‘Shit,’ Mac cut in violently.

What was he thinking of? He had no evidence that Elena was even in London. No evidence that Agent Tom Bracken had told Elena that her baby was being kept at Garcia’s house as part of their sweetheart deal to help each other out. And no evidence that Elena would be coming tonight or any other night to recover the child.

On the hallway below, there was a shout, a hissing noise and a bang.

‘That’s my mate,’ the youth said tentatively. ‘Shall I go and get him and tell him?’

Mac sighed, a wave of defeat descending on him. ‘Get the fuck out of here.’

The youth shook with nervous laughter. ‘Yeah, sure.’ He pointed at the stolen items that he’d dumped on the bed, ‘It’s all there; I haven’t taken anything. I promise.’

Mac said nothing. The youth lowered his hands and began to sidle towards the bedroom door. He rushed past Mac into the landing. There was a creaking on the stairs signalling the burglar’s accomplice coming upstairs. Only when the burglar started walking rapidly backwards through the door with his hands raised again, did Mac realised something was up.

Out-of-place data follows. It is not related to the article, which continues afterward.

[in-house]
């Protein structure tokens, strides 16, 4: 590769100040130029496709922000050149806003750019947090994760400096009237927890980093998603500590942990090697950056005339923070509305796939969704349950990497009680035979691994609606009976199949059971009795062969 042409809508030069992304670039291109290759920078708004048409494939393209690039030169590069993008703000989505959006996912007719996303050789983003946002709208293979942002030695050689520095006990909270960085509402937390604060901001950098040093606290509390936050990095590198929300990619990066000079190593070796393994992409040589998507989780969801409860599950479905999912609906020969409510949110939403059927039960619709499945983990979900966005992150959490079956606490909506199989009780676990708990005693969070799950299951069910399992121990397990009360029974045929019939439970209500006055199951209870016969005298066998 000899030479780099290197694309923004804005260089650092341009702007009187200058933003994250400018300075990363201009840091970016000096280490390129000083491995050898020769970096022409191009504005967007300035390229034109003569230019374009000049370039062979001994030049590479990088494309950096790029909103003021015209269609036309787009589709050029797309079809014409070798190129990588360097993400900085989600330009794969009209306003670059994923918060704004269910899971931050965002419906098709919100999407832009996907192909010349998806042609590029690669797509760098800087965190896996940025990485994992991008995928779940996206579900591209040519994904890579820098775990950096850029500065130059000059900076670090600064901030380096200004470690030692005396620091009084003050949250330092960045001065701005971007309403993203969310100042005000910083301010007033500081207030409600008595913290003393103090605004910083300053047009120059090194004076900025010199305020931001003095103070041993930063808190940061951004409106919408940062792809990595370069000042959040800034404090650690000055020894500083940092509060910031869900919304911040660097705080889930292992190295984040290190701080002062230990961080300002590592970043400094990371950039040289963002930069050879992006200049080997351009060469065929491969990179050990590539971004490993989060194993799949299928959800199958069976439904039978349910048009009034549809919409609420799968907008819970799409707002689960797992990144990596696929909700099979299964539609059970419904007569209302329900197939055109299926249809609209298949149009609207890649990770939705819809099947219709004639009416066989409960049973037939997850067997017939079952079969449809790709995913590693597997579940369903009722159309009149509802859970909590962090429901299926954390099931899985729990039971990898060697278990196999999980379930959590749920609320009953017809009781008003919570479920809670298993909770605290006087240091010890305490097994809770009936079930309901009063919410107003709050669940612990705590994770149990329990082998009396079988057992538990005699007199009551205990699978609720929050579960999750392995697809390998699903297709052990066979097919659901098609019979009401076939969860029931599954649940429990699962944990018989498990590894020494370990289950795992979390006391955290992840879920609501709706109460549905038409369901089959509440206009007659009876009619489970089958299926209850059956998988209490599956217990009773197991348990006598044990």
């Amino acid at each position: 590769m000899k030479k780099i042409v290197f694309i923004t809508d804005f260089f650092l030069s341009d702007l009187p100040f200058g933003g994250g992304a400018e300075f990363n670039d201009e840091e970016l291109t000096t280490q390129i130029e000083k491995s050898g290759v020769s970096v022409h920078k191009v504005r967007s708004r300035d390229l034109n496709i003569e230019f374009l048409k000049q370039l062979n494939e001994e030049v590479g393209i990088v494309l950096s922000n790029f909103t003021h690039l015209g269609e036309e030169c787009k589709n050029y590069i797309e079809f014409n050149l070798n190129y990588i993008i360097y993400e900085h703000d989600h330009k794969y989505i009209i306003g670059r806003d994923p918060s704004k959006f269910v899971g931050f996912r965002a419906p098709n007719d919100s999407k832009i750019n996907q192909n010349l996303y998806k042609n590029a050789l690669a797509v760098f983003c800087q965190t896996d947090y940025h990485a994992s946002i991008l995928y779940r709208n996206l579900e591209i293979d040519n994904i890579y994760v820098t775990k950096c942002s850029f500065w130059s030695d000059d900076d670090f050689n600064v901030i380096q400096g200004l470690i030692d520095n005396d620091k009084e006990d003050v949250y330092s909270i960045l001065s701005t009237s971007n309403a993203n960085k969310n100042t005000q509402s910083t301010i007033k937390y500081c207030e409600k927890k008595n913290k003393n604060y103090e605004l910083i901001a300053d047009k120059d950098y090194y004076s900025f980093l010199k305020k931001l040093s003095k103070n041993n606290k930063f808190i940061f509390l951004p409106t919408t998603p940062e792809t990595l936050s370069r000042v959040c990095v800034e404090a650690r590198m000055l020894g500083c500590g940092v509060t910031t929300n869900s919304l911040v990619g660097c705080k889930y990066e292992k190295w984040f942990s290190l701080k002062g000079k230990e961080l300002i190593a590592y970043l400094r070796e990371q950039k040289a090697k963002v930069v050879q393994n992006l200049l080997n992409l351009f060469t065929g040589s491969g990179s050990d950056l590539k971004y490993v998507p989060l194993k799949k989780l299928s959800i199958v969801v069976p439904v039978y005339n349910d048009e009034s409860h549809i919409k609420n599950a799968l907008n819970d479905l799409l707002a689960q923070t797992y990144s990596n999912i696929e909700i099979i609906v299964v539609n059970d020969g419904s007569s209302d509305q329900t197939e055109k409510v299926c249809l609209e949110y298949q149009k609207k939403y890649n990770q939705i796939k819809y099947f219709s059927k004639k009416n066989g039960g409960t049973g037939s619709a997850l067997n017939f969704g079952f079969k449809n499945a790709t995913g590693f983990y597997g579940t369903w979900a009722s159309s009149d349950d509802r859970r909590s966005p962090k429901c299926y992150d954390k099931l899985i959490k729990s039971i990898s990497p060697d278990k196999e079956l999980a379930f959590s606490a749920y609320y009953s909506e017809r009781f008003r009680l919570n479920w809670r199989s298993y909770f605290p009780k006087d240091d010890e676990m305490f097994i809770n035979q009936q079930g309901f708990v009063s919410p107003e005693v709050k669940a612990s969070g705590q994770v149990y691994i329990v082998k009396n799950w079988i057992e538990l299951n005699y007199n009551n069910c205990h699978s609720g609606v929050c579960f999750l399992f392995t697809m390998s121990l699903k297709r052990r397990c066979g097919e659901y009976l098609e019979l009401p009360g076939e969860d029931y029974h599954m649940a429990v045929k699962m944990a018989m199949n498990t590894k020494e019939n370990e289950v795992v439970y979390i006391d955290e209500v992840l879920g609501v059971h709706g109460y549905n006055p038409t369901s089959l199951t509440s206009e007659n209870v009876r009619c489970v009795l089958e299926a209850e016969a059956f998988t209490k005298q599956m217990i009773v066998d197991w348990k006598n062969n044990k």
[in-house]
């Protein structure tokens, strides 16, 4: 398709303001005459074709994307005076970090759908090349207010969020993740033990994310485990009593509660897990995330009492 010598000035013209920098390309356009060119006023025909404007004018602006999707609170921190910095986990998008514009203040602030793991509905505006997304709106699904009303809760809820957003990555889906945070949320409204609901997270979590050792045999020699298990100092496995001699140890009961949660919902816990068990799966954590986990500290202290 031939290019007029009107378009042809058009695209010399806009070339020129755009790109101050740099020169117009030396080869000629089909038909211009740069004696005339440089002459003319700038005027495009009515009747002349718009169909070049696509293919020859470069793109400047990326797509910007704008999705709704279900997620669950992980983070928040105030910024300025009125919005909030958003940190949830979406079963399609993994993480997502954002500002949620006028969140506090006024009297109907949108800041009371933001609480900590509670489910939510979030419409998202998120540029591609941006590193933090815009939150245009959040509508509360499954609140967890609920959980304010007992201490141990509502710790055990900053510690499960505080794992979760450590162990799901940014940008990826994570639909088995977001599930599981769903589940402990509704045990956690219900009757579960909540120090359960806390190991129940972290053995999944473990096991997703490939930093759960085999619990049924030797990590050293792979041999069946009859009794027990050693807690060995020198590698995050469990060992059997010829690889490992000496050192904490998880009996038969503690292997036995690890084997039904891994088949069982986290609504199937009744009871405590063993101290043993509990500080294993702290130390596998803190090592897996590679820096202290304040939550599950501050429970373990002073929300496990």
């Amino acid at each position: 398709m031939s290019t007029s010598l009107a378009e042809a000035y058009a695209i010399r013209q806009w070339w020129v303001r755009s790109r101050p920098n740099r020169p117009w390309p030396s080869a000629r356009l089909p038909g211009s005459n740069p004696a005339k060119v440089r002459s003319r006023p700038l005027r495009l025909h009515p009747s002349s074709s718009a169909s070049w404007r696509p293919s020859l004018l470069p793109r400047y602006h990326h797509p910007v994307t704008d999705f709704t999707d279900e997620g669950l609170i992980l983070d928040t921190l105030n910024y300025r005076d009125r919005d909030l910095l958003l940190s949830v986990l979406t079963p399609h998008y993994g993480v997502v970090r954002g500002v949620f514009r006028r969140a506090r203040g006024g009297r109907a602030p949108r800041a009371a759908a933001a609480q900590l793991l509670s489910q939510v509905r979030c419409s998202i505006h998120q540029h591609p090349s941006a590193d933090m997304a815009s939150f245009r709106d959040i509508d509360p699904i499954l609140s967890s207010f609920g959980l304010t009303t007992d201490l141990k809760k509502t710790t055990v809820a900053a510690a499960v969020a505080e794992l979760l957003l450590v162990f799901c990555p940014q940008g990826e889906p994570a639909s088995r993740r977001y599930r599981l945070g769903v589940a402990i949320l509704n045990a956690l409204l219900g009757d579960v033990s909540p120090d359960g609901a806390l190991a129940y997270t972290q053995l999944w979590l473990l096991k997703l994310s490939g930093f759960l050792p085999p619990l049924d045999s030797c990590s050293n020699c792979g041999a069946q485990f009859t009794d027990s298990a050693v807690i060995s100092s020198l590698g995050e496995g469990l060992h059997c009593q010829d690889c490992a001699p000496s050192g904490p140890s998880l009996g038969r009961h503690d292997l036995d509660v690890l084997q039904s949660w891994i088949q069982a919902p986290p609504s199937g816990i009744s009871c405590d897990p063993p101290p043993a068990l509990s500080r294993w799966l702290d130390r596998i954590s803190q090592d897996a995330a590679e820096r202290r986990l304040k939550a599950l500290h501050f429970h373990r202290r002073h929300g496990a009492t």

The youth stuttered, ‘Your friend here said it was OK for me to go. So I’ll be off.’

Pop. Pop.

Two shots were fired in quick succession. The youth rocked backwards, his forehead shattered like broken stonework by the first; a large red hole punched through the chest of his jacket by the second. He was long dead by the time he slumped on the eiderdown.

A black clad figure appeared in the bedroom doorway. A high-end deluxe Glock with a silencer was aimed at his head. Mac had no time to raise his own weapon.


Mac stared at the killer, not the gun. Dressed from head to foot in black, wearing a ski mask, he looked like an elite anti-terrorist officer or one of the terrorists such a cop might be chasing. In the brown eyes surrounded by black was surprise, followed by curiosity and even some amusement. With the other hand, the guy pulled off the ski mask. Dyed, strawberry blonde curls tumbled out.


‘What the hell are you doing here?’ She spoke with an American accent mixed with her native Russian.

He didn’t answer her straight away, just kept his gaze pinned on her face as if he were looking for something. A tightness perhaps, a strain, a gathering of new lines that told of a life that was much harsher, harder, than the last time he’d seen her. But he found none. Motherhood had increased that easy grace she wore, especially in the tilt and slant of her chin.

Mac finally spoke. ‘No kiss for me Elena?’

‘Where’s my son?’

‘You’ll never have those dirty, bloody hands of yours on him again. I’m here because I knew you’d come here looking for our son. He’s not here and I’m going to stop you getting him.’